and his friend known only as "Meyer", an economist, teacher and lecturer.

Meyer guides us through his version of the evolution of communication beginning with our earliest ancestors' dependency on memory in order to live in the wilderness,

recognize signs of nature and the animal kingdom, and then share that knowledge with future generations.

Meyer asks, "Can one examine his own life without reference to the realities in which he lives?"

What about the non-reader, the person who wants to believe that just because he isn't well informed there is no harm?

He's the one "born every minute"

that signs up for that variable interest loan with

a dubious lender.

MacDonald warns us of the teacher who promotes himself as the translator. Beware the translator who interprets the information for you.

Think for yourself, he suggests.  And to do that you must read, must be informed.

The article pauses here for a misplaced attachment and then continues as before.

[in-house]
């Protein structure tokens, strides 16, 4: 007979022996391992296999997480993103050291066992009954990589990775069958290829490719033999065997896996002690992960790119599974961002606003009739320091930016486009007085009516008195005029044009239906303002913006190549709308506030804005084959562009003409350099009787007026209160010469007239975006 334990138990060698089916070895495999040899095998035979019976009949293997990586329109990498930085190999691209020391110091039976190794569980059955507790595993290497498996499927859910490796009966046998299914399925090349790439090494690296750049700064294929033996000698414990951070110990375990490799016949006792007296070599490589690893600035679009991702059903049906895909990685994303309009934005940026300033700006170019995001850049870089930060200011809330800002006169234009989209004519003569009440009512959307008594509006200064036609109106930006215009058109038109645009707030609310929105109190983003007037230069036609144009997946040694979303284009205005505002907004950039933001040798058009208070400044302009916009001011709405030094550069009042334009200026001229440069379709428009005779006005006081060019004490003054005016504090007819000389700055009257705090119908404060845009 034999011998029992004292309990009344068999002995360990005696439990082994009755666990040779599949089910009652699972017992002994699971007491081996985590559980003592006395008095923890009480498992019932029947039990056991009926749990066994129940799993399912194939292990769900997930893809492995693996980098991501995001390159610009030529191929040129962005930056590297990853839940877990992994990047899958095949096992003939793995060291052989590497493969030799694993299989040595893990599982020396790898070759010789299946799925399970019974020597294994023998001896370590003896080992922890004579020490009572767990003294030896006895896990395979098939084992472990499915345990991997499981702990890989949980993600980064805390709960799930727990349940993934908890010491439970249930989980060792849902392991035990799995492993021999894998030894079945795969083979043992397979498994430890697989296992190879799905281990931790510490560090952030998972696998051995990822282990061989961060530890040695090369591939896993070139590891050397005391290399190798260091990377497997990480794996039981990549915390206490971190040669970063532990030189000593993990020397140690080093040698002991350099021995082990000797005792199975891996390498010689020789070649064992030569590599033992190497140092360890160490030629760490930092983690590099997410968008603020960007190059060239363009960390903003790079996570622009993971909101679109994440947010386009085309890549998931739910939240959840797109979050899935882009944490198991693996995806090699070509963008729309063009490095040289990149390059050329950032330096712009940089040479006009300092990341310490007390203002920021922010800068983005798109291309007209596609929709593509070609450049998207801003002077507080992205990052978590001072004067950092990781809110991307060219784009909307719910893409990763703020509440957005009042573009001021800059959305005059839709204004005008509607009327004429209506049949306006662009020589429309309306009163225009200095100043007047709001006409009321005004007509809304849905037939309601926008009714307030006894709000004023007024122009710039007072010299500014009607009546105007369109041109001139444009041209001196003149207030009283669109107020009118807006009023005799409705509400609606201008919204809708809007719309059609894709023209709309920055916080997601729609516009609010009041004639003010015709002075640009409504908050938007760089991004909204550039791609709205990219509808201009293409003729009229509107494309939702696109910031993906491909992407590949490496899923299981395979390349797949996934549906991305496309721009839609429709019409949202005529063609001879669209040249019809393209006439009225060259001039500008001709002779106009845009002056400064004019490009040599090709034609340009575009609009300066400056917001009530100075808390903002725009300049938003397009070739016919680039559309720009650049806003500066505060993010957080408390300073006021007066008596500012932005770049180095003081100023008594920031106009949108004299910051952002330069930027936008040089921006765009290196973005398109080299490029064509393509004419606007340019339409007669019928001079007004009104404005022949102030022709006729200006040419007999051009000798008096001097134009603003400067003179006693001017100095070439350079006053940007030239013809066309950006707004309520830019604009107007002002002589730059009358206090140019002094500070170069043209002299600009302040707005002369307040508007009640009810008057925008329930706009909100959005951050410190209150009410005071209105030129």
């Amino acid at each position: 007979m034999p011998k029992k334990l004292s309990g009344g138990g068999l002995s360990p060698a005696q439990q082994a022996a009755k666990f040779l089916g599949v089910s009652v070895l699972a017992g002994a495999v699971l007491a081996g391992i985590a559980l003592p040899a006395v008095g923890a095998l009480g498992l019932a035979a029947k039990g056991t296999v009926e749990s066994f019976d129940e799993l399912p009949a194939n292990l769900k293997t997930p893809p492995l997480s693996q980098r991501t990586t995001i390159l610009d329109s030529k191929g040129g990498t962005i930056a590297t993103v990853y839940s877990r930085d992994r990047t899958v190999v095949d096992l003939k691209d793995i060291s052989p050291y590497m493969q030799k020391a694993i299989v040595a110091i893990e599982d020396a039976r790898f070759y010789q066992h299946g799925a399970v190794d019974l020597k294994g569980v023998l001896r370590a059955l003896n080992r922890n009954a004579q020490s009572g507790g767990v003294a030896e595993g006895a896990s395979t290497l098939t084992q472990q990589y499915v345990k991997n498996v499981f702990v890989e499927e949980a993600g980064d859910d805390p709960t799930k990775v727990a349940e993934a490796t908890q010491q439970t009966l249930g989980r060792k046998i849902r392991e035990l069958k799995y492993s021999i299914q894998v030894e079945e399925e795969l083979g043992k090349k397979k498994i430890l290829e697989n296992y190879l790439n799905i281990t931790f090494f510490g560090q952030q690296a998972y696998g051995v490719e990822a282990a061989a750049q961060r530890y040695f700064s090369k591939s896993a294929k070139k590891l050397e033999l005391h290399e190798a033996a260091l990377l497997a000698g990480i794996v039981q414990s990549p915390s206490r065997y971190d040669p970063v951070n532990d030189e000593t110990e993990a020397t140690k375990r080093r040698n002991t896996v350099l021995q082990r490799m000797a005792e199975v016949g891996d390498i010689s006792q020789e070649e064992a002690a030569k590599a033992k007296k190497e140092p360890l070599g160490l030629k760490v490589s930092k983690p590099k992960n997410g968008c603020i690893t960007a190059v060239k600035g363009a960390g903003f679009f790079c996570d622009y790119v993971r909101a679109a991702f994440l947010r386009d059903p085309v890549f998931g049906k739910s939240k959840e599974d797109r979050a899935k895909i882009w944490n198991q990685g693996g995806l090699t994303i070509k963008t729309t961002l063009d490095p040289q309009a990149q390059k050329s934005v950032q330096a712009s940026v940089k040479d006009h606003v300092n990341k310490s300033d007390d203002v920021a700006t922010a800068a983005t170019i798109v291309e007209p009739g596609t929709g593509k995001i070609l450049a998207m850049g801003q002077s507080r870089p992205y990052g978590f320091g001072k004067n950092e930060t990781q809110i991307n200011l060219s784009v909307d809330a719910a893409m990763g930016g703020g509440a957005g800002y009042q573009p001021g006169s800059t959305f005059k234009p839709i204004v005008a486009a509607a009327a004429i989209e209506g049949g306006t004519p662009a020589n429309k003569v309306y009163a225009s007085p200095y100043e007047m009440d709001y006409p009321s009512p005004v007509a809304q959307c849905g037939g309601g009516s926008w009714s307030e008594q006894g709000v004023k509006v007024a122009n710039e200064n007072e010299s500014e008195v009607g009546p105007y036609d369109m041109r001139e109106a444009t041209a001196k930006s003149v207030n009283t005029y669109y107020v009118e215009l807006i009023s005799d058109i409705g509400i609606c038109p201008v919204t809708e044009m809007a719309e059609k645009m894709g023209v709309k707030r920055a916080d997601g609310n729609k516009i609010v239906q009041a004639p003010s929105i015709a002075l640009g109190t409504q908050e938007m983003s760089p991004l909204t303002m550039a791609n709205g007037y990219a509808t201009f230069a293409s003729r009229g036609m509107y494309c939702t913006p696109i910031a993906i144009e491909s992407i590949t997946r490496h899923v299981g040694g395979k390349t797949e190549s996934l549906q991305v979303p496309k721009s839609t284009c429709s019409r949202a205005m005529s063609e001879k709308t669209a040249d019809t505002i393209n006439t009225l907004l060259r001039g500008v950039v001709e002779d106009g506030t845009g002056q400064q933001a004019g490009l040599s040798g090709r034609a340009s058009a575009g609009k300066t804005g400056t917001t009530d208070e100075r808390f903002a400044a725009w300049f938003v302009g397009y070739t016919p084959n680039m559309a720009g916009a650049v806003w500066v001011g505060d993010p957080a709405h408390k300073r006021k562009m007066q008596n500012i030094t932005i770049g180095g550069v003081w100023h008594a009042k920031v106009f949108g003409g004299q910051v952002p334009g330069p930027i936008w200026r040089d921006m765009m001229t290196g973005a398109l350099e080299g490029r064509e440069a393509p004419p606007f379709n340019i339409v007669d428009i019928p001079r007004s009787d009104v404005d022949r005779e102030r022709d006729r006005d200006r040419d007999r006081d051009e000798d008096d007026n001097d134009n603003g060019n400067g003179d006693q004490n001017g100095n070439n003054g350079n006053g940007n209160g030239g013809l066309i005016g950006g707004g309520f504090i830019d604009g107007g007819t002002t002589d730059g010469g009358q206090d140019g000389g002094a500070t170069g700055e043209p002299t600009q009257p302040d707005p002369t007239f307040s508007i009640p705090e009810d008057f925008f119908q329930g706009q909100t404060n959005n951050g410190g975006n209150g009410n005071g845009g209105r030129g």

He warns of the terrible isolation of the nonreader:

 his life without meaning or substance because he cannot comprehend the world in which he lives

Education, literacy, reading, thinking and remembering

are MacDonald's prescription for enduring.

He leaves us with a warning from Mark Twain,

"The man who does not read good books has no advantage over the man who can't read them."


          “Sorry,” Meyer said. “I was just…”

          “I know. Thinking.”

          He took another swallow. He walked over and sat by the coffee table and put his drink near the lantern.

          “Strange thing about an idea,” he said.
“You can never tell whether it is composed of relationships you should have seen before. Most ideas are merely structures—

things built on bits of knowledge and insight you already possess.
 If the knowledge you possess is in
 error, the structure will be flawed.”

          I sat across from him. “What’s this one about?

          “Maybe the stress of survival.”

          “I’ve been stressed now and then .”

          “I am thinking of the long range. And if Man actually has a long range remaining to him.”